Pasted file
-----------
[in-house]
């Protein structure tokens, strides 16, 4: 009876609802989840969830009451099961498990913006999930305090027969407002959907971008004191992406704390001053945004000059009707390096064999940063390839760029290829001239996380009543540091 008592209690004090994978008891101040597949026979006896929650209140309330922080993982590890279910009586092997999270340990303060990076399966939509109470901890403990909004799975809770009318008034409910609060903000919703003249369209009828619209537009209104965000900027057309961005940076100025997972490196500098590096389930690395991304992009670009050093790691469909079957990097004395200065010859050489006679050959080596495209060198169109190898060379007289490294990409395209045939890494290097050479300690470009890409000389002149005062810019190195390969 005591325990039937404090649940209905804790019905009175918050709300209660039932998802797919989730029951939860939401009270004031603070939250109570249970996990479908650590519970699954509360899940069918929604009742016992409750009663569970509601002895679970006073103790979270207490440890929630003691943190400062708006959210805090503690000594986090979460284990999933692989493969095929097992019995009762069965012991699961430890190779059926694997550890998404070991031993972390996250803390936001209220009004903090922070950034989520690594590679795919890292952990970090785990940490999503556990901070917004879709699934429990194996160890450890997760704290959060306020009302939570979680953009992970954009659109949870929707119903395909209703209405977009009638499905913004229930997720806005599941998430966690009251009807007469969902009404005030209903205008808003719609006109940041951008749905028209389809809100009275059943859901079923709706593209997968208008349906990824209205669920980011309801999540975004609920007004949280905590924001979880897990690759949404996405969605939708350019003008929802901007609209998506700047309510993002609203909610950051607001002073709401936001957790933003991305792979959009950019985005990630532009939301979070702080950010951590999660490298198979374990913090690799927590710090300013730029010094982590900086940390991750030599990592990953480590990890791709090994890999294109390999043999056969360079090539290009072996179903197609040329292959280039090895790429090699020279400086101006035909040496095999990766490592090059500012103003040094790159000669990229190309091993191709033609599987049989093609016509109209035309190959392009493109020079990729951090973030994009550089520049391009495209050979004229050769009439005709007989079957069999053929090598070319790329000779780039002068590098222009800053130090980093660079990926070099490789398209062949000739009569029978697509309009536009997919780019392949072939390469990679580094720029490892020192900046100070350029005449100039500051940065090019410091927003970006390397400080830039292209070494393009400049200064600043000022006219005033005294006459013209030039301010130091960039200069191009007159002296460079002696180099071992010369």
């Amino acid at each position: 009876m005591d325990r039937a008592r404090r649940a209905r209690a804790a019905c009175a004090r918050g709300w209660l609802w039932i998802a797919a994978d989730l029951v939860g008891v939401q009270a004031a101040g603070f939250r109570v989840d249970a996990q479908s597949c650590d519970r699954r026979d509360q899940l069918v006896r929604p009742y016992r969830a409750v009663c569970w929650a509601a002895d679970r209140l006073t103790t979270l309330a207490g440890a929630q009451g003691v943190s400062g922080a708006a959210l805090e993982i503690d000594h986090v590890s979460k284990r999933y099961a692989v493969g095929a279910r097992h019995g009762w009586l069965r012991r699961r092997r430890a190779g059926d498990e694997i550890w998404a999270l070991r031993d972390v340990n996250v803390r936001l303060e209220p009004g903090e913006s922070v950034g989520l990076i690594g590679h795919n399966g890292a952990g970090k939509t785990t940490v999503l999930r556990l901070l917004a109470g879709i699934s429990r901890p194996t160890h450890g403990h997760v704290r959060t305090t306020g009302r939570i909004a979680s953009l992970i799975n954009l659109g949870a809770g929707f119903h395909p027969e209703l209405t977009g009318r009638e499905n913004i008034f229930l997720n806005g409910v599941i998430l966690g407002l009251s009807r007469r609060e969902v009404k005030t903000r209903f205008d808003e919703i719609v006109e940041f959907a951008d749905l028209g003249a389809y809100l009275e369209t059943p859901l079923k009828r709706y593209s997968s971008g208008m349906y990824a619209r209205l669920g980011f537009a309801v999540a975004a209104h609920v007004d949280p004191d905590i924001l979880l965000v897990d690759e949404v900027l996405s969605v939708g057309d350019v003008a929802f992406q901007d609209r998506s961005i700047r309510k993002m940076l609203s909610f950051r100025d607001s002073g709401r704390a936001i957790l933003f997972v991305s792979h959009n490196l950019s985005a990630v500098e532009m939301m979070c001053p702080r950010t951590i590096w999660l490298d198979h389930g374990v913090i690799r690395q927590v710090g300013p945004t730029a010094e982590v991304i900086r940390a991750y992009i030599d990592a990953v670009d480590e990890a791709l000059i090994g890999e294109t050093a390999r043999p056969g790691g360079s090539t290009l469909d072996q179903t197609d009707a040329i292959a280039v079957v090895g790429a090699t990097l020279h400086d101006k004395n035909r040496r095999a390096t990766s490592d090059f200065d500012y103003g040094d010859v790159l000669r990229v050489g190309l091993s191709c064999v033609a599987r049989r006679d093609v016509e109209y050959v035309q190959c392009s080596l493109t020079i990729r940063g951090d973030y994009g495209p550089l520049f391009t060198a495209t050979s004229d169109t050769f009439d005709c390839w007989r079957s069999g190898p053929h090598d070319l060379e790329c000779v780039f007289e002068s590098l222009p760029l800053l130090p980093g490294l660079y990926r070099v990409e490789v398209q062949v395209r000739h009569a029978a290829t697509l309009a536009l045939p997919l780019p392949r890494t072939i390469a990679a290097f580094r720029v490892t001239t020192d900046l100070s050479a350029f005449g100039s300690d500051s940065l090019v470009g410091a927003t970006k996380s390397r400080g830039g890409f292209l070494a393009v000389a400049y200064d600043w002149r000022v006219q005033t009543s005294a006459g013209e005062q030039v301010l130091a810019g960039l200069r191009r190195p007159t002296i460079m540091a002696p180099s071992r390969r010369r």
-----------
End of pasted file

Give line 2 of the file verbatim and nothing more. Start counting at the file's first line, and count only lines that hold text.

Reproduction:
């Protein structure tokens, strides 16, 4: 009876609802989840969830009451099961498990913006999930305090027969407002959907971008004191992406704390001053945004000059009707390096064999940063390839760029290829001239996380009543540091 008592209690004090994978008891101040597949026979006896929650209140309330922080993982590890279910009586092997999270340990303060990076399966939509109470901890403990909004799975809770009318008034409910609060903000919703003249369209009828619209537009209104965000900027057309961005940076100025997972490196500098590096389930690395991304992009670009050093790691469909079957990097004395200065010859050489006679050959080596495209060198169109190898060379007289490294990409395209045939890494290097050479300690470009890409000389002149005062810019190195390969 005591325990039937404090649940209905804790019905009175918050709300209660039932998802797919989730029951939860939401009270004031603070939250109570249970996990479908650590519970699954509360899940069918929604009742016992409750009663569970509601002895679970006073103790979270207490440890929630003691943190400062708006959210805090503690000594986090979460284990999933692989493969095929097992019995009762069965012991699961430890190779059926694997550890998404070991031993972390996250803390936001209220009004903090922070950034989520690594590679795919890292952990970090785990940490999503556990901070917004879709699934429990194996160890450890997760704290959060306020009302939570979680953009992970954009659109949870929707119903395909209703209405977009009638499905913004229930997720806005599941998430966690009251009807007469969902009404005030209903205008808003719609006109940041951008749905028209389809809100009275059943859901079923709706593209997968208008349906990824209205669920980011309801999540975004609920007004949280905590924001979880897990690759949404996405969605939708350019003008929802901007609209998506700047309510993002609203909610950051607001002073709401936001957790933003991305792979959009950019985005990630532009939301979070702080950010951590999660490298198979374990913090690799927590710090300013730029010094982590900086940390991750030599990592990953480590990890791709090994890999294109390999043999056969360079090539290009072996179903197609040329292959280039090895790429090699020279400086101006035909040496095999990766490592090059500012103003040094790159000669990229190309091993191709033609599987049989093609016509109209035309190959392009493109020079990729951090973030994009550089520049391009495209050979004229050769009439005709007989079957069999053929090598070319790329000779780039002068590098222009800053130090980093660079990926070099490789398209062949000739009569029978697509309009536009997919780019392949072939390469990679580094720029490892020192900046100070350029005449100039500051940065090019410091927003970006390397400080830039292209070494393009400049200064600043000022006219005033005294006459013209030039301010130091960039200069191009007159002296460079002696180099071992010369």